KORTRIJK, Belgium -- The 19-year-old Belgian-British pilot Zara Rutherford set a world record as the youngest woman to fly solo around the world, touching her small airplane down in western Belgium on Thursday, 155 days after she departed.
Rutherford will find herself in the Guinness Book of World Records after setting the mark that had been held by 30-year-old American aviator Shaesta Waiz since 2017.
The overall record will remain out of Rutherford’s grasp, since Briton Travis Ludlow set that benchmark last year as an 18-year-old.
Her global flight in her ultralight Shark plane was supposed to take three months, but relentless bad weather and visa issues kept her grounded sometimes for weeks on end, extending her adventure by about two months.
On Thursday, rain, drizzle, sunshine and even a rainbow over Kortrijk airport exemplified the changing, often bad weather she had been facing all too often.
After she was escorted by a four-plane formation in a huge V across much of Belgium, she did a flyby of the airport before finally landing. After waving to the jubilant crowds, she embraced her parents and draped herself both in the Union Jack and Belgian tricolor flag.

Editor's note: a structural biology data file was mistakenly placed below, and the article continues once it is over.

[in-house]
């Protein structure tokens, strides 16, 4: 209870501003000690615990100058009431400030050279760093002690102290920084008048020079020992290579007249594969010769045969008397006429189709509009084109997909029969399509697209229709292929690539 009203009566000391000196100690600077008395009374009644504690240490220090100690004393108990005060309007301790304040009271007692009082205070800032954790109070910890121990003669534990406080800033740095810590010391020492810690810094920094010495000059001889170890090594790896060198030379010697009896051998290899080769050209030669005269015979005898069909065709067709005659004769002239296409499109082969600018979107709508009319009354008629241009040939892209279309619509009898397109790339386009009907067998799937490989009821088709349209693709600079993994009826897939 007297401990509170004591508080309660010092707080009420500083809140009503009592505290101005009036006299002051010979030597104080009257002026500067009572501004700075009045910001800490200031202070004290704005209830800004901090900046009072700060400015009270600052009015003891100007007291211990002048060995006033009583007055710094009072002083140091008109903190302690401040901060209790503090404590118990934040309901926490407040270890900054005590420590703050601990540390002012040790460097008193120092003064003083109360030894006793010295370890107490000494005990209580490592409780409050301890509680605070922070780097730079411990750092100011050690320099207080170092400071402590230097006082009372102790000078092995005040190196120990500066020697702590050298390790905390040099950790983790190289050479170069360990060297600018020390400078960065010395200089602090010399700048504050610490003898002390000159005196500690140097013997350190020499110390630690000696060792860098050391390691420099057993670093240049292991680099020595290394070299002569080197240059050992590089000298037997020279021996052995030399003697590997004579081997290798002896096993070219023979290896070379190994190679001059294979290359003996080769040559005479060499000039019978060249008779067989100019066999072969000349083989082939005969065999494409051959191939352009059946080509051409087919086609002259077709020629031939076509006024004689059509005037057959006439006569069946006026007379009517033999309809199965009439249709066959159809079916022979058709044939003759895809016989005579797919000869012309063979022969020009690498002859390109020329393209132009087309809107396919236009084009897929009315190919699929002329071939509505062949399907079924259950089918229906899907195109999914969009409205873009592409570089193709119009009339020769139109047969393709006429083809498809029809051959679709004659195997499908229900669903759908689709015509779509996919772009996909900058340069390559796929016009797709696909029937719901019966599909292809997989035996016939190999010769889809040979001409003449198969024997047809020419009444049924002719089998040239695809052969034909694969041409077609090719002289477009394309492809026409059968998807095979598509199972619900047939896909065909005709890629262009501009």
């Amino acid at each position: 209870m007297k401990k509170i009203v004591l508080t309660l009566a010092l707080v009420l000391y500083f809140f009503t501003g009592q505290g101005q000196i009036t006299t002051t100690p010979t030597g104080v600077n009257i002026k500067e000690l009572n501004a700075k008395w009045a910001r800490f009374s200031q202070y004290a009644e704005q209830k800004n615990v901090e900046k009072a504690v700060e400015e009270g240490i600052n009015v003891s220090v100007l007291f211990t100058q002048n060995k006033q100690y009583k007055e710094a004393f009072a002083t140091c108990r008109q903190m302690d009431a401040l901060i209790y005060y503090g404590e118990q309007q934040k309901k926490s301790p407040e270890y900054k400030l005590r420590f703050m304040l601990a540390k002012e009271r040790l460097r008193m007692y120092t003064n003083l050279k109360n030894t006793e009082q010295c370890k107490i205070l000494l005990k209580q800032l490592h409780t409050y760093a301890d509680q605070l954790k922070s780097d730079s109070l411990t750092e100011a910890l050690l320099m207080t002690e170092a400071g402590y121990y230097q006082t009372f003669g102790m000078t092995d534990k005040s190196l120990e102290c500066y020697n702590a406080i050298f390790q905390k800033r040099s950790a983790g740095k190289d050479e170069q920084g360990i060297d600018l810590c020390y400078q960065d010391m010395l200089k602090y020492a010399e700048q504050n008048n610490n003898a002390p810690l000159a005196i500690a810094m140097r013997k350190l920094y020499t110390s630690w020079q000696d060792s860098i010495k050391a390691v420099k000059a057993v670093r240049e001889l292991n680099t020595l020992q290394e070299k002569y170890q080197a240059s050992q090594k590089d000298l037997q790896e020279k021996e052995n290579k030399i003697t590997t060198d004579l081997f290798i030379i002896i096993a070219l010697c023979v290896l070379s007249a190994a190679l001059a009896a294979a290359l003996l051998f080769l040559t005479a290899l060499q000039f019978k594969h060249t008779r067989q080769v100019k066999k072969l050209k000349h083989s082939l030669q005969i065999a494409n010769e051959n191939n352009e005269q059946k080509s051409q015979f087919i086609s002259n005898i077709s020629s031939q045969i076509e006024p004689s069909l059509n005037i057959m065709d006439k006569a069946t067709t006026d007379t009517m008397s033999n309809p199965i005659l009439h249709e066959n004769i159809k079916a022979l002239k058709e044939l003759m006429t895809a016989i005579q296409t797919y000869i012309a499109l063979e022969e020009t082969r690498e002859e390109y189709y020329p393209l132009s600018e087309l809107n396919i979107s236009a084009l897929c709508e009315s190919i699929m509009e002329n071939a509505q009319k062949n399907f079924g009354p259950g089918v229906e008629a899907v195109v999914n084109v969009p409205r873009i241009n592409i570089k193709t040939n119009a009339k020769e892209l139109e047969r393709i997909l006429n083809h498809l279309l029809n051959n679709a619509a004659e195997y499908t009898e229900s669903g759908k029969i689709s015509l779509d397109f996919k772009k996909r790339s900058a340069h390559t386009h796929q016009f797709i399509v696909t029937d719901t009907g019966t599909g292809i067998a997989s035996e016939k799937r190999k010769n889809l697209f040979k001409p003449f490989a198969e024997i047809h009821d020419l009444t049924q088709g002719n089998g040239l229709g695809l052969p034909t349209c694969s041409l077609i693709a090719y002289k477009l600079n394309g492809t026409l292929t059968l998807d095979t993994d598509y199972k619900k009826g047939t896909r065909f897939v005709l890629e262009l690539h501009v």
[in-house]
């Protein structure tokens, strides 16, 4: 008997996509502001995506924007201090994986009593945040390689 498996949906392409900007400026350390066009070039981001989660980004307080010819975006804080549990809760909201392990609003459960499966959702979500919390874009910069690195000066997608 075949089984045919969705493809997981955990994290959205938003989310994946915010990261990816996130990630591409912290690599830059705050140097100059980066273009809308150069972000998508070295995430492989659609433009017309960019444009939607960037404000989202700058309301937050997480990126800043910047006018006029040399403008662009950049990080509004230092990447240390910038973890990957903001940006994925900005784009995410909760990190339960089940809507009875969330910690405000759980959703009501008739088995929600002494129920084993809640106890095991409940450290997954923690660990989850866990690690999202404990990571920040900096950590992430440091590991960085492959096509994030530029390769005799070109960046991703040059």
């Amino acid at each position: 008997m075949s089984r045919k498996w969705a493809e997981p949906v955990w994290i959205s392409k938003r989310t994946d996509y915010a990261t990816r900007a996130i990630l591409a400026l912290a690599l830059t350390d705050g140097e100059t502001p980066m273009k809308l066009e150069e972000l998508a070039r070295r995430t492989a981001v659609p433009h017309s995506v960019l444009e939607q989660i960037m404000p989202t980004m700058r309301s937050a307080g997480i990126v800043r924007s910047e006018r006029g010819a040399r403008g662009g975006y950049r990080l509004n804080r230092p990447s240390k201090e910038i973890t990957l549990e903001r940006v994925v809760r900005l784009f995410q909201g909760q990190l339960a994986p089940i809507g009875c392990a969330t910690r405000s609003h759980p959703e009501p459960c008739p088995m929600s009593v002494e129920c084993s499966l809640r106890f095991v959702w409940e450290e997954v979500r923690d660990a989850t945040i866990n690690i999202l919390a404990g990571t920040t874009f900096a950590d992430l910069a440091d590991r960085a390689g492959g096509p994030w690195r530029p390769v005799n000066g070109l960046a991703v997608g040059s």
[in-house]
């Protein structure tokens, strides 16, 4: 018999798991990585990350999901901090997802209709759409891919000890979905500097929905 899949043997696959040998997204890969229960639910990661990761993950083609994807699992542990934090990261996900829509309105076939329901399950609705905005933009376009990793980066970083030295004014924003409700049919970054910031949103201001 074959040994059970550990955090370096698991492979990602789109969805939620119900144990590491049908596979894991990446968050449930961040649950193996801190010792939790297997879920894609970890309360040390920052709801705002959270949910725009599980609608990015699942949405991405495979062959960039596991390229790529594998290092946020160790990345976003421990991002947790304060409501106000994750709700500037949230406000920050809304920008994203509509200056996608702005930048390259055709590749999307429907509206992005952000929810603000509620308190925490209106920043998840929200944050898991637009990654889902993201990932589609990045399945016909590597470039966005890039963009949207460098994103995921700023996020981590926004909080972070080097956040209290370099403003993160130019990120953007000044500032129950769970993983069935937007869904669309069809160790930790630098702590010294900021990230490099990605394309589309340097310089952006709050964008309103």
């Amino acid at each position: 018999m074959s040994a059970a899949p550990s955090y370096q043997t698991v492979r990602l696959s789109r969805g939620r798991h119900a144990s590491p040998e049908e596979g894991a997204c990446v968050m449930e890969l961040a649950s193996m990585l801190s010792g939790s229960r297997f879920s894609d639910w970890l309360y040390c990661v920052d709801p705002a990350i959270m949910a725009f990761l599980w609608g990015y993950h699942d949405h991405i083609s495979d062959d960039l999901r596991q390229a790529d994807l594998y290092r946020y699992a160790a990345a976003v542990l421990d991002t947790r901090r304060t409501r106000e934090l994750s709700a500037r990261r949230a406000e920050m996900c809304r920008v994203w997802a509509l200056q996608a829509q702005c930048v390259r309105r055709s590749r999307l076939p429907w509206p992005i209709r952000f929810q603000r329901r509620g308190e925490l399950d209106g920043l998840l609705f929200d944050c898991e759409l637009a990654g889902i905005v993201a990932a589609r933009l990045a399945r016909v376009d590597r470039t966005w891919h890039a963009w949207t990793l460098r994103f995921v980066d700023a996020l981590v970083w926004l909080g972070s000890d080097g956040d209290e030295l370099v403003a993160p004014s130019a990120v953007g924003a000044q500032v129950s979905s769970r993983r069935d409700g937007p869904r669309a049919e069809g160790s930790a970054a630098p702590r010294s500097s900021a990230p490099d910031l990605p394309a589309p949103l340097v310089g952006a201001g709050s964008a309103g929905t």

“Winter in Europe poses a lot of challenges,” she said as she was held back for days on the last few legs of the trip. Then again, she had had to deal with 31 degrees below zero temperatures in Siberia and 90-degree temperatures in Indonesia. Fog, smoke from wildfires and even typhoons also held her back.
In her trek of more than 28,000 nautical miles, she stopped over on five continents and visited 41 countries.
“The people were incredible, everywhere," she said.
Rutherford’s flight saw her steer clear of wildfires in California, deal with biting cold over Russia and narrowly avoid North Korean airspace. She flew by visual flight rules, often slowing down progress when more sophisticated systems could have led her through clouds and fog.
Sometimes she feared for her life, and at other times she simply yearned for the simple comforts of home. Flying runs in her blood because both her parents are pilots and she has been traveling in small planes since she was 6. At 14, she started flying herself.
With the final touchdown, the teenager wants to infuse young women and girls worldwide with the spirit of aviation -- and an enthusiasm for studies in the exact sciences, mathematics, engineering and technology.
Casert reported from Brussels.